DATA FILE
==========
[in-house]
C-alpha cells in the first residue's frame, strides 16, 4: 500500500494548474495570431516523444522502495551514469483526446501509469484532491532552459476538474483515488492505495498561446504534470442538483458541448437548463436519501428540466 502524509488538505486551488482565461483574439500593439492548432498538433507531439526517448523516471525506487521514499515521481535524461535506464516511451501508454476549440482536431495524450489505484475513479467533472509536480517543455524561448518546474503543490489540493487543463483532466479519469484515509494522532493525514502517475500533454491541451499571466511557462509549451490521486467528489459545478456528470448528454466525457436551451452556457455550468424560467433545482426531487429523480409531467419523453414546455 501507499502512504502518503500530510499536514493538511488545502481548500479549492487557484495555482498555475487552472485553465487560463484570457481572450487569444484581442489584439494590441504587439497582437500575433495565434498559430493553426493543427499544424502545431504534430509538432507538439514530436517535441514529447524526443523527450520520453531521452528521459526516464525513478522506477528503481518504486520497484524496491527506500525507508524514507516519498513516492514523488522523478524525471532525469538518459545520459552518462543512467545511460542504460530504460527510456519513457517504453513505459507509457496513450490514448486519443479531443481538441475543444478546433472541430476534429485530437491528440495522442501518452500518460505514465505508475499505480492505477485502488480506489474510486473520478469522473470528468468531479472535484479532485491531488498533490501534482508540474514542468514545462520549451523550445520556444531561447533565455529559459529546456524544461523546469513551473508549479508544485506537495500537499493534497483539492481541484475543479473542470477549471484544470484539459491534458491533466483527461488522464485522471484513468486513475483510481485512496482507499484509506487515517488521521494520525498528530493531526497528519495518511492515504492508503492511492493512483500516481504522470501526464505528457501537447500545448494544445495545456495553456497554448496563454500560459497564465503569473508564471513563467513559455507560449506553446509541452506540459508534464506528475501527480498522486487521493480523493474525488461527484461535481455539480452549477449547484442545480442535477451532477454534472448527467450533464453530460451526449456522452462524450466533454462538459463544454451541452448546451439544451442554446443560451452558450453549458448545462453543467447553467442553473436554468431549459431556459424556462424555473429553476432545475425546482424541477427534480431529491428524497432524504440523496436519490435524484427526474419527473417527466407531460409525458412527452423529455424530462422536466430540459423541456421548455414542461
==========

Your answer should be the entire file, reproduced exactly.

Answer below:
[in-house]
C-alpha cells in the first residue's frame, strides 16, 4: 500500500494548474495570431516523444522502495551514469483526446501509469484532491532552459476538474483515488492505495498561446504534470442538483458541448437548463436519501428540466 502524509488538505486551488482565461483574439500593439492548432498538433507531439526517448523516471525506487521514499515521481535524461535506464516511451501508454476549440482536431495524450489505484475513479467533472509536480517543455524561448518546474503543490489540493487543463483532466479519469484515509494522532493525514502517475500533454491541451499571466511557462509549451490521486467528489459545478456528470448528454466525457436551451452556457455550468424560467433545482426531487429523480409531467419523453414546455 501507499502512504502518503500530510499536514493538511488545502481548500479549492487557484495555482498555475487552472485553465487560463484570457481572450487569444484581442489584439494590441504587439497582437500575433495565434498559430493553426493543427499544424502545431504534430509538432507538439514530436517535441514529447524526443523527450520520453531521452528521459526516464525513478522506477528503481518504486520497484524496491527506500525507508524514507516519498513516492514523488522523478524525471532525469538518459545520459552518462543512467545511460542504460530504460527510456519513457517504453513505459507509457496513450490514448486519443479531443481538441475543444478546433472541430476534429485530437491528440495522442501518452500518460505514465505508475499505480492505477485502488480506489474510486473520478469522473470528468468531479472535484479532485491531488498533490501534482508540474514542468514545462520549451523550445520556444531561447533565455529559459529546456524544461523546469513551473508549479508544485506537495500537499493534497483539492481541484475543479473542470477549471484544470484539459491534458491533466483527461488522464485522471484513468486513475483510481485512496482507499484509506487515517488521521494520525498528530493531526497528519495518511492515504492508503492511492493512483500516481504522470501526464505528457501537447500545448494544445495545456495553456497554448496563454500560459497564465503569473508564471513563467513559455507560449506553446509541452506540459508534464506528475501527480498522486487521493480523493474525488461527484461535481455539480452549477449547484442545480442535477451532477454534472448527467450533464453530460451526449456522452462524450466533454462538459463544454451541452448546451439544451442554446443560451452558450453549458448545462453543467447553467442553473436554468431549459431556459424556462424555473429553476432545475425546482424541477427534480431529491428524497432524504440523496436519490435524484427526474419527473417527466407531460409525458412527452423529455424530462422536466430540459423541456421548455414542461